Local government leaders know that when residents are choosing a place to live, they weigh familiar issues — job opportunities, cost of living, climate, safety. But a national study suggests they can add another issue to that list: Is it a healthy place?

That is essentially the idea behind the “County Health Rankings & Roadmaps” issued by the Robert Wood Johnson Foundation and the University of Wisconsin’s Population Health Institute. The report, issued annually since 2010, ranks the health of nearly every county in the nation. It examines a range of health factors — such as exercise frequency and the quality of clinical care — as well as health outcomes, including the key question of how long people in the county live.

The conclusion? “Where we live, learn, work and play has a big role in determining how healthy we are and how long we live,” says Risa Lavizzo-Mourey, the foundation’s president and CEO.

Government programs and policies can affect health factors and outcomes, the report says. That includes changing behaviors, such as encouraging residents to eat healthy diets and exercise, and targeting outcomes, such as improving longevity.

Hernando, Miss., has taken that message to heart. The northeast Mississippi town of about 14,000 people is the county seat of Desoto County. For two consecutive years, 2011 and 2012, the “County Health Rankings” rated Desoto as the healthiest county in Mississippi for health outcomes. Hernando is home to the largest farmers’ market in Mississippi and was designated the healthiest hometown in the state in 2010 by Blue Cross & Blue Shield.

Hernando officials have made fostering good health a policy. For example, they are making the city’s “built environment” more conducive to good health. When Mayor Chip Johnson came into office in 2005, Hernando did not have a parks department, so he started one. City parks have been revamped. The city also has added sidewalks and bike lanes, and widened roads.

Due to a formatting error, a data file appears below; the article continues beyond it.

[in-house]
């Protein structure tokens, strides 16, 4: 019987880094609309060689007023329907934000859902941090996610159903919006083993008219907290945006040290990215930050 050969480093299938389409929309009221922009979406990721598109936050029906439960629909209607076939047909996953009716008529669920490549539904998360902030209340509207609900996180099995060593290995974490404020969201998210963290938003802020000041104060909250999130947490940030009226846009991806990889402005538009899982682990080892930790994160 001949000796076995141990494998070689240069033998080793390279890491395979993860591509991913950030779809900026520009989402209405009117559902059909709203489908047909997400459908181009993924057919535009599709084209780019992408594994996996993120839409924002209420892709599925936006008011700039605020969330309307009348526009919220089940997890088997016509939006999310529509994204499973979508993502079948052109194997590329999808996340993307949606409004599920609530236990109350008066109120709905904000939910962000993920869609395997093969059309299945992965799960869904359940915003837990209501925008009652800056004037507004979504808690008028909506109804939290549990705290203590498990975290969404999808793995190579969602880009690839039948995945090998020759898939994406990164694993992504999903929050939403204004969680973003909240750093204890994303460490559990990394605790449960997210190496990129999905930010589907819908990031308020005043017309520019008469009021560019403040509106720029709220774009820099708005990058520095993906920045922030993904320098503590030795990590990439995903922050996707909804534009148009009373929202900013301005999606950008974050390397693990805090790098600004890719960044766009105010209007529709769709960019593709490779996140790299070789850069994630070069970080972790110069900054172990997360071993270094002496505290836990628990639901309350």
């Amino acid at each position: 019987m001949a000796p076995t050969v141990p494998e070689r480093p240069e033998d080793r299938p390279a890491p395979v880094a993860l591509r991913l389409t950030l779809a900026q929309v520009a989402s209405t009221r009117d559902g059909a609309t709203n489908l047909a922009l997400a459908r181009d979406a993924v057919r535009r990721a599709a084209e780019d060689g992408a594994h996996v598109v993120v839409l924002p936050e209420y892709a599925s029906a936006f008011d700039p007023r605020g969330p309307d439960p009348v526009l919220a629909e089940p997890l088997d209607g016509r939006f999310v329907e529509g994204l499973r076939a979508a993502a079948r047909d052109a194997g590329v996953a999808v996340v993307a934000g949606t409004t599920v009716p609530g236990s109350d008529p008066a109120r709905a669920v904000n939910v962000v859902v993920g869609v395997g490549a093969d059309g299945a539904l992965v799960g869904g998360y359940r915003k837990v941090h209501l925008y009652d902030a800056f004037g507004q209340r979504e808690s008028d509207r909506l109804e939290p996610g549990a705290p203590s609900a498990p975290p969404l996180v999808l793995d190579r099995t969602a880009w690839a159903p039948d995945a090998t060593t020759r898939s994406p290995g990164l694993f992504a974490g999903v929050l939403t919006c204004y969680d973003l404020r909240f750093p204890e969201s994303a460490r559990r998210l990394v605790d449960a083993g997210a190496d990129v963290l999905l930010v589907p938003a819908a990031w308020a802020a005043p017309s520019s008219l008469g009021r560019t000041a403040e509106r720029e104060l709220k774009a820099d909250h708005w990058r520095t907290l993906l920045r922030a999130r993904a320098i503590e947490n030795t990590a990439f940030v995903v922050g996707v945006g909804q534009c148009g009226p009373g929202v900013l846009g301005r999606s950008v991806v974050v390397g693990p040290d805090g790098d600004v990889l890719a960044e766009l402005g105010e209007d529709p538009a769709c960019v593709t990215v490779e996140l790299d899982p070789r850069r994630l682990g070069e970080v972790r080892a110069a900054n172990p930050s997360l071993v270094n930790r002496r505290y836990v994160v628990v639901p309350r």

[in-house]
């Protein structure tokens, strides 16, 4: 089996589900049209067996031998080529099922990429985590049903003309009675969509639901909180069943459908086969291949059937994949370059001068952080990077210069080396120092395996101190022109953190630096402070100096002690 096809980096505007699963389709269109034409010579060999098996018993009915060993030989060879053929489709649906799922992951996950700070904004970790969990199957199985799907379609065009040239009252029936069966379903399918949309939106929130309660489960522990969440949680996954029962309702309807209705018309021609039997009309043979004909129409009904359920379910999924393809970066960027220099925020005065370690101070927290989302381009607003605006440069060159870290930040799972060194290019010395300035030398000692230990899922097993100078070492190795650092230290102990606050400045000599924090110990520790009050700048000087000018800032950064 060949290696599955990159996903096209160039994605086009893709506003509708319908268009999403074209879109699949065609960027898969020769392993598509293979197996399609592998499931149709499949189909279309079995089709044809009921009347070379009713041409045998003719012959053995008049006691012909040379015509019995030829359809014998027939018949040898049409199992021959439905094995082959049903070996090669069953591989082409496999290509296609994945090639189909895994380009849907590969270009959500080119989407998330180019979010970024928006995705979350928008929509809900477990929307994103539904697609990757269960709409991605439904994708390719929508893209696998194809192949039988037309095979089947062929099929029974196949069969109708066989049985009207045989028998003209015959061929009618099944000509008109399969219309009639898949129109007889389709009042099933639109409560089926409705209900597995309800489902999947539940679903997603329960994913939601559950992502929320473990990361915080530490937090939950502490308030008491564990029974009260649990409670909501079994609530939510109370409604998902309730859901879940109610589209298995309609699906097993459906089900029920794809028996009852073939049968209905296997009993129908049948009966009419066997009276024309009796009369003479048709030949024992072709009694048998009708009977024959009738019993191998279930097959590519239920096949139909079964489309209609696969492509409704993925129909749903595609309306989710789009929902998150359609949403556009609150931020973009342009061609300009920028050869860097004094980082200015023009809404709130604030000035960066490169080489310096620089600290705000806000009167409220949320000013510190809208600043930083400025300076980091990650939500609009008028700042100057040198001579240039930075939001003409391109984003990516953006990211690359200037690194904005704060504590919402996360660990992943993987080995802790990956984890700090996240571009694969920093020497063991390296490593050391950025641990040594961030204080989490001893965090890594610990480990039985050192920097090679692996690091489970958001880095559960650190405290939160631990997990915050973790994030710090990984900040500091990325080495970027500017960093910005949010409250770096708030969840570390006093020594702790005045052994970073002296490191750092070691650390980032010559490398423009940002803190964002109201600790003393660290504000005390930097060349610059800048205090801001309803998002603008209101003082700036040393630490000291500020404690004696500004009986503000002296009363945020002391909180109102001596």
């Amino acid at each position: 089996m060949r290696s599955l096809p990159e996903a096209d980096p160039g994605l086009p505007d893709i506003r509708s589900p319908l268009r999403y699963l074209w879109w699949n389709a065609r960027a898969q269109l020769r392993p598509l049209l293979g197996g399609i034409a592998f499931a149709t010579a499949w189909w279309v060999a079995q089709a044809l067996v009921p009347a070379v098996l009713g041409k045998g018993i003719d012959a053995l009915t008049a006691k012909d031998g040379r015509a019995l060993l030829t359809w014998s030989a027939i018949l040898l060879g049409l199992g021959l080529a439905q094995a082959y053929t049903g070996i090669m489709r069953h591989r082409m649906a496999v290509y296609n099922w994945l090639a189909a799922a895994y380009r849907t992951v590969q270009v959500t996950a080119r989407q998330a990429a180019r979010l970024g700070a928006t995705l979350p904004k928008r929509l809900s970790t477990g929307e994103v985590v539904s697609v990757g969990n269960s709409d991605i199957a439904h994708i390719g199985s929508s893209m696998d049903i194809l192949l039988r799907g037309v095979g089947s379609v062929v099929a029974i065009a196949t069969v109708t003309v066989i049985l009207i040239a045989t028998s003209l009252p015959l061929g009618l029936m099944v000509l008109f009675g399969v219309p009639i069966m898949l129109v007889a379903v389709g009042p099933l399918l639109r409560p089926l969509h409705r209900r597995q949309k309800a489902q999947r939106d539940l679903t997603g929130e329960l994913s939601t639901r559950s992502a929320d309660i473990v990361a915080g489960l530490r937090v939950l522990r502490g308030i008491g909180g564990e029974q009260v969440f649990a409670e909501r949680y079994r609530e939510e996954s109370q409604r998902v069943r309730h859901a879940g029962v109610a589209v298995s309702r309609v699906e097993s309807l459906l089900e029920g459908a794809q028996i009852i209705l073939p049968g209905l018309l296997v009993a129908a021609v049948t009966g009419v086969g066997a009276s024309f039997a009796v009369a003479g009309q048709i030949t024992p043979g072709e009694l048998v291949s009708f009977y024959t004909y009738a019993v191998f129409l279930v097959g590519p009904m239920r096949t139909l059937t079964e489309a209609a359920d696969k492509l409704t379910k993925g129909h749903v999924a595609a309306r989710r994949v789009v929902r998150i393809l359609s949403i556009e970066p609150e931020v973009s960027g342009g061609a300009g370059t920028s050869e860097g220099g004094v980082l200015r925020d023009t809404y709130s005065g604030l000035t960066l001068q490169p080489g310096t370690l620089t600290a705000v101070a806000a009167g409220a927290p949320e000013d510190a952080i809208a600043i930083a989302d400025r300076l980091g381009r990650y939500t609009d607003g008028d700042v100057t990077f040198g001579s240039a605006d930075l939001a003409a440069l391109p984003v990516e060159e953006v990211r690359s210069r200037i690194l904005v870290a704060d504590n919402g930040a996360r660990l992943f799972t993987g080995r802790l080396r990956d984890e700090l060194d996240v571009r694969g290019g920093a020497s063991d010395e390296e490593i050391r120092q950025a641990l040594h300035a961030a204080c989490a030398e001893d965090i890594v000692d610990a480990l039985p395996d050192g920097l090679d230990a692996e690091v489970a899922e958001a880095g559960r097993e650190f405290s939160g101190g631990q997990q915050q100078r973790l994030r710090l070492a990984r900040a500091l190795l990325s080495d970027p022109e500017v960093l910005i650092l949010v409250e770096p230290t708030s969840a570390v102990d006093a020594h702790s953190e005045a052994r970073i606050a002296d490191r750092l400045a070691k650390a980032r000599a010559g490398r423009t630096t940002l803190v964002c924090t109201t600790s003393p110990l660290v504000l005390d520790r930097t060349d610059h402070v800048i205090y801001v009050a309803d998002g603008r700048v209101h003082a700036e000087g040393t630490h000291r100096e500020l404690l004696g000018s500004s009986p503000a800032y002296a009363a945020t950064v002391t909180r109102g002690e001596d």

The changes are “taking down the barriers” that might discourage residents from spending more time outside exercising, says Shelly Johnstone, Hernando’s director of community development. Wider roads, for instance, allow more space for pedestrians and bicycles.

“People are drawn to the outside when the quality of the outside living environment is good and positive,” Johnstone says. “So, design standards are very important, tree ordinances, all the things that make it less hostile to the senses to be outside, biking and walking.”

The city started the farmers’ market in 2008, and it attracts hundreds of people on Saturdays from May through October. At first, it was a small step toward encouraging residents to eat more healthy food. “We started with three vendors in the middle of the season,” says Johnstone, who still manages the market. “None of them sold fresh fruits and vegetables. They were all preserved and canned items. By the end of the season, we had 15 vendors and were actually selling fresh fruits and vegetables.”

The city also has set up a gym for city employees in an old warehouse, and it cooperates with schools and other groups to sponsor activities like basketball, soccer and bicycling. Of course, much of good health involves lifestyle and personal choices. Hernando officials say their goal is to make government a partner in residents’ healthy living choices. “The whole idea behind the county health rankings,” Johnstone says, “is that where you live matters. And it does matter.”

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